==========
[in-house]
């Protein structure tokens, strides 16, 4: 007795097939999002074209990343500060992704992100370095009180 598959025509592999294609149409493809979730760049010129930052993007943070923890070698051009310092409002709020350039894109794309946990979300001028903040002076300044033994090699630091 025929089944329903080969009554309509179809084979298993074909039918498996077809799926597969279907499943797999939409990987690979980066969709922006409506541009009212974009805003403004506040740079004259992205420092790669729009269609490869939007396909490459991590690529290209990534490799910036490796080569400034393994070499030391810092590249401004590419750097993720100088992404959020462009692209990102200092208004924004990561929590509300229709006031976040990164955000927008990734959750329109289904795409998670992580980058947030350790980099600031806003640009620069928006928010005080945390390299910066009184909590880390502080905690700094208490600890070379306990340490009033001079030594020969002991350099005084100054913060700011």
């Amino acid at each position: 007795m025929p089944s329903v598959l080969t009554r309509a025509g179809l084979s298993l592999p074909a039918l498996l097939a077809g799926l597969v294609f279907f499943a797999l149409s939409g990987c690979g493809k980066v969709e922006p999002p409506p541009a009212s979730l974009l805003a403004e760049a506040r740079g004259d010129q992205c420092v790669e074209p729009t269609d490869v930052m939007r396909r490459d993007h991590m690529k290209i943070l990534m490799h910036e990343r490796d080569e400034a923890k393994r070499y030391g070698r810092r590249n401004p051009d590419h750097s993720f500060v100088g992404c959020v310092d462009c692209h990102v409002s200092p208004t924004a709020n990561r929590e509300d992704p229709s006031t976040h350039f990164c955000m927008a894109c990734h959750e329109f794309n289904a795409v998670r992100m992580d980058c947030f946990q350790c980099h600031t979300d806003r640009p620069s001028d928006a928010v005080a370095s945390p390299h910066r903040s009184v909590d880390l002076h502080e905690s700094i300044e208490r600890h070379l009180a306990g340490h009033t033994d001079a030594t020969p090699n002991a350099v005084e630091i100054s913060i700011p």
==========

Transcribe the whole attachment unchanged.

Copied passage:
[in-house]
């Protein structure tokens, strides 16, 4: 007795097939999002074209990343500060992704992100370095009180 598959025509592999294609149409493809979730760049010129930052993007943070923890070698051009310092409002709020350039894109794309946990979300001028903040002076300044033994090699630091 025929089944329903080969009554309509179809084979298993074909039918498996077809799926597969279907499943797999939409990987690979980066969709922006409506541009009212974009805003403004506040740079004259992205420092790669729009269609490869939007396909490459991590690529290209990534490799910036490796080569400034393994070499030391810092590249401004590419750097993720100088992404959020462009692209990102200092208004924004990561929590509300229709006031976040990164955000927008990734959750329109289904795409998670992580980058947030350790980099600031806003640009620069928006928010005080945390390299910066009184909590880390502080905690700094208490600890070379306990340490009033001079030594020969002991350099005084100054913060700011």
């Amino acid at each position: 007795m025929p089944s329903v598959l080969t009554r309509a025509g179809l084979s298993l592999p074909a039918l498996l097939a077809g799926l597969v294609f279907f499943a797999l149409s939409g990987c690979g493809k980066v969709e922006p999002p409506p541009a009212s979730l974009l805003a403004e760049a506040r740079g004259d010129q992205c420092v790669e074209p729009t269609d490869v930052m939007r396909r490459d993007h991590m690529k290209i943070l990534m490799h910036e990343r490796d080569e400034a923890k393994r070499y030391g070698r810092r590249n401004p051009d590419h750097s993720f500060v100088g992404c959020v310092d462009c692209h990102v409002s200092p208004t924004a709020n990561r929590e509300d992704p229709s006031t976040h350039f990164c955000m927008a894109c990734h959750e329109f794309n289904a795409v998670r992100m992580d980058c947030f946990q350790c980099h600031t979300d806003r640009p620069s001028d928006a928010v005080a370095s945390p390299h910066r903040s009184v909590d880390l002076h502080e905690s700094i300044e208490r600890h070379l009180a306990g340490h009033t033994d001079a030594t020969p090699n002991a350099v005084e630091i100054s913060i700011p």